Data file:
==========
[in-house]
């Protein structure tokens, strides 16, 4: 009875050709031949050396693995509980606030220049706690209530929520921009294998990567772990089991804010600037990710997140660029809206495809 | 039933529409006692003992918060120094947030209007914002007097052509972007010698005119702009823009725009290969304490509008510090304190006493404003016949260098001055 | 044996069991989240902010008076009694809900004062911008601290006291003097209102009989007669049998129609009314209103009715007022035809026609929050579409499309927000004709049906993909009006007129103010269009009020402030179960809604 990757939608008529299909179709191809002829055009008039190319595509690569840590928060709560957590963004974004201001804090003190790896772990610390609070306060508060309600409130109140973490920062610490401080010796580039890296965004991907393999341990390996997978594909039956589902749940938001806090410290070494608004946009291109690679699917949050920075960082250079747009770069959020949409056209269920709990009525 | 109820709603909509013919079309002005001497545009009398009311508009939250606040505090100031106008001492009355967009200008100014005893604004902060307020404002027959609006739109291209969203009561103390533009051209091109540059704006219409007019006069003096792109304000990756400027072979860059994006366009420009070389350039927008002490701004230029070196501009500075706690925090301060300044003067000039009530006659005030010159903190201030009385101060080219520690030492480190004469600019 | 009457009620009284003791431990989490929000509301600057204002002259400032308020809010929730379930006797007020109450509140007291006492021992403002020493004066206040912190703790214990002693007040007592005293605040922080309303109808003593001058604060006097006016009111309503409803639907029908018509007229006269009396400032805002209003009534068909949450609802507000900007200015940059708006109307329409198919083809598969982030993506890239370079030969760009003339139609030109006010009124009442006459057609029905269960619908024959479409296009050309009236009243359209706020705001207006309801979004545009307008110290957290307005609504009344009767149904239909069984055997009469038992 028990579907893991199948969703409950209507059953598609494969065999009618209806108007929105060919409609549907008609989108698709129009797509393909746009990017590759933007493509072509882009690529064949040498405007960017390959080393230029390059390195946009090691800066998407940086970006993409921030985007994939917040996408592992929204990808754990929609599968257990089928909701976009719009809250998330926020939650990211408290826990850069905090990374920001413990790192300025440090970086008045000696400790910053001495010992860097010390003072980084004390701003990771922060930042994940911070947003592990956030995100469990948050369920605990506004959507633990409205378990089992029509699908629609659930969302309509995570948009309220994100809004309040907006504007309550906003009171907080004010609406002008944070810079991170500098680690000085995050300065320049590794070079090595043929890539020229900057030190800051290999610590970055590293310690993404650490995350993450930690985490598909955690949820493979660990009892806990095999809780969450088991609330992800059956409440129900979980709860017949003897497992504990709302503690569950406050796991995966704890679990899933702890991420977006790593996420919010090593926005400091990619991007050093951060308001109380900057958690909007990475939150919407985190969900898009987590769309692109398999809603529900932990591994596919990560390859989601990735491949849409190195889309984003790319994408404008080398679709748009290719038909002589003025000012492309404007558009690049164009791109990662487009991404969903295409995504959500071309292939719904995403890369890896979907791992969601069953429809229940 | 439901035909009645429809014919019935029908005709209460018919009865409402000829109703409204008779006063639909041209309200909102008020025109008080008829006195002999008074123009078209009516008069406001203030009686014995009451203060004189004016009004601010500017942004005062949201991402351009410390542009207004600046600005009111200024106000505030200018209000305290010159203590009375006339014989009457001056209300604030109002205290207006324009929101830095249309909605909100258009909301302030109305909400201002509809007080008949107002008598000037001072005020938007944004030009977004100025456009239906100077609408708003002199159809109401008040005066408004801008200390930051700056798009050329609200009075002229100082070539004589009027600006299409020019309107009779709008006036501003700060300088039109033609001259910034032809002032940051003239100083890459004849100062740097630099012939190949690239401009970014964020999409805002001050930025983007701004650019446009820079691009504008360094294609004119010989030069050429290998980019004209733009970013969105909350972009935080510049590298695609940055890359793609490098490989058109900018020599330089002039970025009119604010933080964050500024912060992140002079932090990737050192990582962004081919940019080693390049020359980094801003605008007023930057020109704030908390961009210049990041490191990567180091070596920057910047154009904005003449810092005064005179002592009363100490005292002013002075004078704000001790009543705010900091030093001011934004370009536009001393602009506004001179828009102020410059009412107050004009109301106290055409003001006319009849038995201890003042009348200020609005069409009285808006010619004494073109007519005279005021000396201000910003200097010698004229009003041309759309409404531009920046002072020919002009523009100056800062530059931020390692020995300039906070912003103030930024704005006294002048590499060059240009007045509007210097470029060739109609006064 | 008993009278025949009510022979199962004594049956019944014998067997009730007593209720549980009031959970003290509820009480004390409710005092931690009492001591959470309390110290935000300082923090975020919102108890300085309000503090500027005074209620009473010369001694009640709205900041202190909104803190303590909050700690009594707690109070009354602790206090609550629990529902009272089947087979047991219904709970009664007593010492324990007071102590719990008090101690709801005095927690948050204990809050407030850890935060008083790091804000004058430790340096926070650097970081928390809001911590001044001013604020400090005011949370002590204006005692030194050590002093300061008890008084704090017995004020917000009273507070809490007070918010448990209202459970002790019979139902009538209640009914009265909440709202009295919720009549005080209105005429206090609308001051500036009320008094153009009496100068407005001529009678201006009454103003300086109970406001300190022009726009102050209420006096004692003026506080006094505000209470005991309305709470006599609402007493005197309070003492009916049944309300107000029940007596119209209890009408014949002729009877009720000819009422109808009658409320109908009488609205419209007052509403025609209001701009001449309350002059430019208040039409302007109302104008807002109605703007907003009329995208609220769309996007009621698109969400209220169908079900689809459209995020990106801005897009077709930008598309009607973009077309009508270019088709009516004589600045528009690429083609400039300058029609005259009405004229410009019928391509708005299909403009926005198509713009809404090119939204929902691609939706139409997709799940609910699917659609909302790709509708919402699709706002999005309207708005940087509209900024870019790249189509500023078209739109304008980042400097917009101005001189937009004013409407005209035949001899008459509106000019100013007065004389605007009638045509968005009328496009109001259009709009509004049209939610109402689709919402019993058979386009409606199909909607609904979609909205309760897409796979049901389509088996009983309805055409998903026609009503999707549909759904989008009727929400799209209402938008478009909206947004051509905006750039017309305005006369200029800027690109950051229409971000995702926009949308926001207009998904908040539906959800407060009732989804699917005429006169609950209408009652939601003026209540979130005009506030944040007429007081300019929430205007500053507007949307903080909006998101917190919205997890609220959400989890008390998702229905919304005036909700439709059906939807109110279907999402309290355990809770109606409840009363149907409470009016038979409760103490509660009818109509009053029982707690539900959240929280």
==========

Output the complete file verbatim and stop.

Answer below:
[in-house]
């Protein structure tokens, strides 16, 4: 009875050709031949050396693995509980606030220049706690209530929520921009294998990567772990089991804010600037990710997140660029809206495809 | 039933529409006692003992918060120094947030209007914002007097052509972007010698005119702009823009725009290969304490509008510090304190006493404003016949260098001055 | 044996069991989240902010008076009694809900004062911008601290006291003097209102009989007669049998129609009314209103009715007022035809026609929050579409499309927000004709049906993909009006007129103010269009009020402030179960809604 990757939608008529299909179709191809002829055009008039190319595509690569840590928060709560957590963004974004201001804090003190790896772990610390609070306060508060309600409130109140973490920062610490401080010796580039890296965004991907393999341990390996997978594909039956589902749940938001806090410290070494608004946009291109690679699917949050920075960082250079747009770069959020949409056209269920709990009525 | 109820709603909509013919079309002005001497545009009398009311508009939250606040505090100031106008001492009355967009200008100014005893604004902060307020404002027959609006739109291209969203009561103390533009051209091109540059704006219409007019006069003096792109304000990756400027072979860059994006366009420009070389350039927008002490701004230029070196501009500075706690925090301060300044003067000039009530006659005030010159903190201030009385101060080219520690030492480190004469600019 | 009457009620009284003791431990989490929000509301600057204002002259400032308020809010929730379930006797007020109450509140007291006492021992403002020493004066206040912190703790214990002693007040007592005293605040922080309303109808003593001058604060006097006016009111309503409803639907029908018509007229006269009396400032805002209003009534068909949450609802507000900007200015940059708006109307329409198919083809598969982030993506890239370079030969760009003339139609030109006010009124009442006459057609029905269960619908024959479409296009050309009236009243359209706020705001207006309801979004545009307008110290957290307005609504009344009767149904239909069984055997009469038992 028990579907893991199948969703409950209507059953598609494969065999009618209806108007929105060919409609549907008609989108698709129009797509393909746009990017590759933007493509072509882009690529064949040498405007960017390959080393230029390059390195946009090691800066998407940086970006993409921030985007994939917040996408592992929204990808754990929609599968257990089928909701976009719009809250998330926020939650990211408290826990850069905090990374920001413990790192300025440090970086008045000696400790910053001495010992860097010390003072980084004390701003990771922060930042994940911070947003592990956030995100469990948050369920605990506004959507633990409205378990089992029509699908629609659930969302309509995570948009309220994100809004309040907006504007309550906003009171907080004010609406002008944070810079991170500098680690000085995050300065320049590794070079090595043929890539020229900057030190800051290999610590970055590293310690993404650490995350993450930690985490598909955690949820493979660990009892806990095999809780969450088991609330992800059956409440129900979980709860017949003897497992504990709302503690569950406050796991995966704890679990899933702890991420977006790593996420919010090593926005400091990619991007050093951060308001109380900057958690909007990475939150919407985190969900898009987590769309692109398999809603529900932990591994596919990560390859989601990735491949849409190195889309984003790319994408404008080398679709748009290719038909002589003025000012492309404007558009690049164009791109990662487009991404969903295409995504959500071309292939719904995403890369890896979907791992969601069953429809229940 | 439901035909009645429809014919019935029908005709209460018919009865409402000829109703409204008779006063639909041209309200909102008020025109008080008829006195002999008074123009078209009516008069406001203030009686014995009451203060004189004016009004601010500017942004005062949201991402351009410390542009207004600046600005009111200024106000505030200018209000305290010159203590009375006339014989009457001056209300604030109002205290207006324009929101830095249309909605909100258009909301302030109305909400201002509809007080008949107002008598000037001072005020938007944004030009977004100025456009239906100077609408708003002199159809109401008040005066408004801008200390930051700056798009050329609200009075002229100082070539004589009027600006299409020019309107009779709008006036501003700060300088039109033609001259910034032809002032940051003239100083890459004849100062740097630099012939190949690239401009970014964020999409805002001050930025983007701004650019446009820079691009504008360094294609004119010989030069050429290998980019004209733009970013969105909350972009935080510049590298695609940055890359793609490098490989058109900018020599330089002039970025009119604010933080964050500024912060992140002079932090990737050192990582962004081919940019080693390049020359980094801003605008007023930057020109704030908390961009210049990041490191990567180091070596920057910047154009904005003449810092005064005179002592009363100490005292002013002075004078704000001790009543705010900091030093001011934004370009536009001393602009506004001179828009102020410059009412107050004009109301106290055409003001006319009849038995201890003042009348200020609005069409009285808006010619004494073109007519005279005021000396201000910003200097010698004229009003041309759309409404531009920046002072020919002009523009100056800062530059931020390692020995300039906070912003103030930024704005006294002048590499060059240009007045509007210097470029060739109609006064 | 008993009278025949009510022979199962004594049956019944014998067997009730007593209720549980009031959970003290509820009480004390409710005092931690009492001591959470309390110290935000300082923090975020919102108890300085309000503090500027005074209620009473010369001694009640709205900041202190909104803190303590909050700690009594707690109070009354602790206090609550629990529902009272089947087979047991219904709970009664007593010492324990007071102590719990008090101690709801005095927690948050204990809050407030850890935060008083790091804000004058430790340096926070650097970081928390809001911590001044001013604020400090005011949370002590204006005692030194050590002093300061008890008084704090017995004020917000009273507070809490007070918010448990209202459970002790019979139902009538209640009914009265909440709202009295919720009549005080209105005429206090609308001051500036009320008094153009009496100068407005001529009678201006009454103003300086109970406001300190022009726009102050209420006096004692003026506080006094505000209470005991309305709470006599609402007493005197309070003492009916049944309300107000029940007596119209209890009408014949002729009877009720000819009422109808009658409320109908009488609205419209007052509403025609209001701009001449309350002059430019208040039409302007109302104008807002109605703007907003009329995208609220769309996007009621698109969400209220169908079900689809459209995020990106801005897009077709930008598309009607973009077309009508270019088709009516004589600045528009690429083609400039300058029609005259009405004229410009019928391509708005299909403009926005198509713009809404090119939204929902691609939706139409997709799940609910699917659609909302790709509708919402699709706002999005309207708005940087509209900024870019790249189509500023078209739109304008980042400097917009101005001189937009004013409407005209035949001899008459509106000019100013007065004389605007009638045509968005009328496009109001259009709009509004049209939610109402689709919402019993058979386009409606199909909607609904979609909205309760897409796979049901389509088996009983309805055409998903026609009503999707549909759904989008009727929400799209209402938008478009909206947004051509905006750039017309305005006369200029800027690109950051229409971000995702926009949308926001207009998904908040539906959800407060009732989804699917005429006169609950209408009652939601003026209540979130005009506030944040007429007081300019929430205007500053507007949307903080909006998101917190919205997890609220959400989890008390998702229905919304005036909700439709059906939807109110279907999402309290355990809770109606409840009363149907409470009016038979409760103490509660009818109509009053029982707690539900959240929280």